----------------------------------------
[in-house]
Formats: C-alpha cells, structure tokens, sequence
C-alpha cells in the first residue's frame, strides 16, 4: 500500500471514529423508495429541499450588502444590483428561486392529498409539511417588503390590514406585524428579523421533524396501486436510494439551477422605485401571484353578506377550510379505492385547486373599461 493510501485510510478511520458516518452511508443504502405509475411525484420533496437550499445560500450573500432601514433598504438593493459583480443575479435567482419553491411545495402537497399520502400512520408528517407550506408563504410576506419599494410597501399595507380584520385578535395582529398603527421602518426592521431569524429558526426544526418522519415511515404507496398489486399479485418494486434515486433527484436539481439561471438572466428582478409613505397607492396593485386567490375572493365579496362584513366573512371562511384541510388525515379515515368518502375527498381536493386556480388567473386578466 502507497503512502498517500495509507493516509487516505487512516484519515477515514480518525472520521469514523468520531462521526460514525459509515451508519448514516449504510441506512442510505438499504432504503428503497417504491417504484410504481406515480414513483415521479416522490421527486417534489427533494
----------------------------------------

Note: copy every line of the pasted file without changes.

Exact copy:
[in-house]
Formats: C-alpha cells, structure tokens, sequence
C-alpha cells in the first residue's frame, strides 16, 4: 500500500471514529423508495429541499450588502444590483428561486392529498409539511417588503390590514406585524428579523421533524396501486436510494439551477422605485401571484353578506377550510379505492385547486373599461 493510501485510510478511520458516518452511508443504502405509475411525484420533496437550499445560500450573500432601514433598504438593493459583480443575479435567482419553491411545495402537497399520502400512520408528517407550506408563504410576506419599494410597501399595507380584520385578535395582529398603527421602518426592521431569524429558526426544526418522519415511515404507496398489486399479485418494486434515486433527484436539481439561471438572466428582478409613505397607492396593485386567490375572493365579496362584513366573512371562511384541510388525515379515515368518502375527498381536493386556480388567473386578466 502507497503512502498517500495509507493516509487516505487512516484519515477515514480518525472520521469514523468520531462521526460514525459509515451508519448514516449504510441506512442510505438499504432504503428503497417504491417504484410504481406515480414513483415521479416522490421527486417534489427533494